Unser alltägliches Wissen und das Wissen der Wissenschaften beruhen auf Voraussetzungen unterschiedlicher Fundamentalität. Zum gleichsam untersten Fundament gehören die Meinungen über das Sein, die Art und Weise, wie eine jeweilige Sprache die Wirklichkeit sortiert, Gebote der Logik, das, was Husserl die natürliche Einstellung genannt hat. Im Weiteren sind in den einzelnen Wissenschaften spezifische inhaltliche Voraussetzungen und Überzeugungen massgeblich. Auch moderne Leser Aristotelischer Texte teilen einige solche Überzeugungen. Von zweien davon möchte ich hier sprechen, da sie leicht ersichtlich falsch sind und (...) das Verständnis der Texte erheblich behindern. Die erste Überzeugung besteht darin, dass Aristoteles eine Substanzmetaphysik entwickelt habe, die zweite, dass er damit eine Theologie begründet habe mit einem ‚unbewegten Beweger‘ als Zentrum, der mit Gott identifiziert werden kann. Da es sich bei diesem Text um eine Art Pamphlet handelt, habe ich die Anmerkungen in Endnoten zusammengefasst. (shrink)
Aristotle and Plotinus both demonstrate the existence of a first principle as cause of the existence of all things. Aristotle puts forward that this first principle is a divine intellect which thinks on itself, and in being the highest being in complete actuality and without potentiality, it is also absolutely simple. Plotinus, on the other hand, sees reason to assert that the divine intellect can not be absolutely simple but a duality of some sort, and thus the first principle, as (...) a cause of unity for all things, must be beyond the divine intellect and thus beyond being in being, itself, absolutely simple. Comparing Plotinus to Aristotle, Plotinus’ position appears odd at the outset given that he also holds to the divine intellect being completely in act and that it thinks on itself. Why thinking should be dual even when it is self-referential and unified in its activity is not apparent, and so Aristotle’s position seems the more coherent one. Yet, through an analysis of both positions, this dissertation proposes that Plotinus better accounts for the problem of self-intellection as requiring some form of distinction in thought while maintaining an identity between the subject and object of thought. If absolute simplicity is an essential attribute to being the first principle, Plotinus’ position is ultimately more consistent in positing a first principle beyond the divine intellect while also holding to a more coherent understanding of thinking with his understanding of divine intellect as a duality instead of an absolute simplicity. (shrink)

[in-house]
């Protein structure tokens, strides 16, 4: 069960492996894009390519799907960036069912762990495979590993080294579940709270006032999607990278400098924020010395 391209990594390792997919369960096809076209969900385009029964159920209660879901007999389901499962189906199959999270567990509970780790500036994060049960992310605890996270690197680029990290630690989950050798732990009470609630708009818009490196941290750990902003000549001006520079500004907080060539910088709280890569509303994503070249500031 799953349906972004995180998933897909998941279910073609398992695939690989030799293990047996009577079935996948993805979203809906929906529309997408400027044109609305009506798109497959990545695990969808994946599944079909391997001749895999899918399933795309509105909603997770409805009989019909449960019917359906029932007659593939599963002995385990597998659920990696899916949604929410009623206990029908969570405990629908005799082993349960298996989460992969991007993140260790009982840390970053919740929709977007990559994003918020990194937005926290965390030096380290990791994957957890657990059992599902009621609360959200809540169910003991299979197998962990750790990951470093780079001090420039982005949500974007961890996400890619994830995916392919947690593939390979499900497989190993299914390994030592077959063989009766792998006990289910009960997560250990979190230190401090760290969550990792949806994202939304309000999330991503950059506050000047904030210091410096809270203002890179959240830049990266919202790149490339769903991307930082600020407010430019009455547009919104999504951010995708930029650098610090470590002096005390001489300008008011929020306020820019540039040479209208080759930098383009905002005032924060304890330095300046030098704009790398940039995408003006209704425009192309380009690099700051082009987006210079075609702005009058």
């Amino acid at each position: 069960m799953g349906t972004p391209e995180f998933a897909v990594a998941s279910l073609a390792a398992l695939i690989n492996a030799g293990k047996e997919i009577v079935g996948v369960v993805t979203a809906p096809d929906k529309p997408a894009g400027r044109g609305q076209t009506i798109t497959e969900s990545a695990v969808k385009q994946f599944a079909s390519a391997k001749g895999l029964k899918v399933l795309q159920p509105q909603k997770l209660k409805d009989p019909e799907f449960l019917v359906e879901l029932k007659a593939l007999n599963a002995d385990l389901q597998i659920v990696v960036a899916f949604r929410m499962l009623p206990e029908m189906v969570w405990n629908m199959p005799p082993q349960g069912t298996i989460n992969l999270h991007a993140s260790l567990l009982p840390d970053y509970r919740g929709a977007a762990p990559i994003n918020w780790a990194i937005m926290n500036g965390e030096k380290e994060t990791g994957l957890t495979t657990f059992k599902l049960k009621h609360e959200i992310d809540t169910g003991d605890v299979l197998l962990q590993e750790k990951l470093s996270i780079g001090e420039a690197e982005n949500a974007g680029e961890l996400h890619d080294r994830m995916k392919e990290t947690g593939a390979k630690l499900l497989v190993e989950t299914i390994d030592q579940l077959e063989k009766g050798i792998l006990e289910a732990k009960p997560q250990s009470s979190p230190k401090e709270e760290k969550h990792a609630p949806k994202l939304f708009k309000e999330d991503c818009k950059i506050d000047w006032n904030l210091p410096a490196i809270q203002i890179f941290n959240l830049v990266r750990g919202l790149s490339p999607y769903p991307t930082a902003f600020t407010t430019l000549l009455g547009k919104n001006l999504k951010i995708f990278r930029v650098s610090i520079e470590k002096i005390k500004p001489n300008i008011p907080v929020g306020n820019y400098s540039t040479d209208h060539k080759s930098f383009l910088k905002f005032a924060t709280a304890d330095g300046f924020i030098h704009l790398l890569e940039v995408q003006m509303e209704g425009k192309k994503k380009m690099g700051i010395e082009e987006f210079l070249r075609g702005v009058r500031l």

Mitä oleva on? Omaisuus ja elämä pureutuu tähän filosofian peruskysymykseen seuraten kahta länsimaisen filosofian jättiläistä, Aristotelestä ja Heideggeria. Siinä missä Aristoteles kysyy olevaa substantiivina ja tilana, etsii Heidegger olemisen mieltä verbinä ja tapahtumana. Nämä kaksi merkitystä löytyvät myös suomen olla-verbistä: "omistaa jotakin" ja "olla olemassa, elossa". Omaisuus ja elämä antavat peruslähtökohdat olevan tulkitsemiselle. Kirja vie lukijansa filosofian kreikkalaisille juurille ja sen uusimpiin, Heideggerin avaamiin mahdollisuuksiin.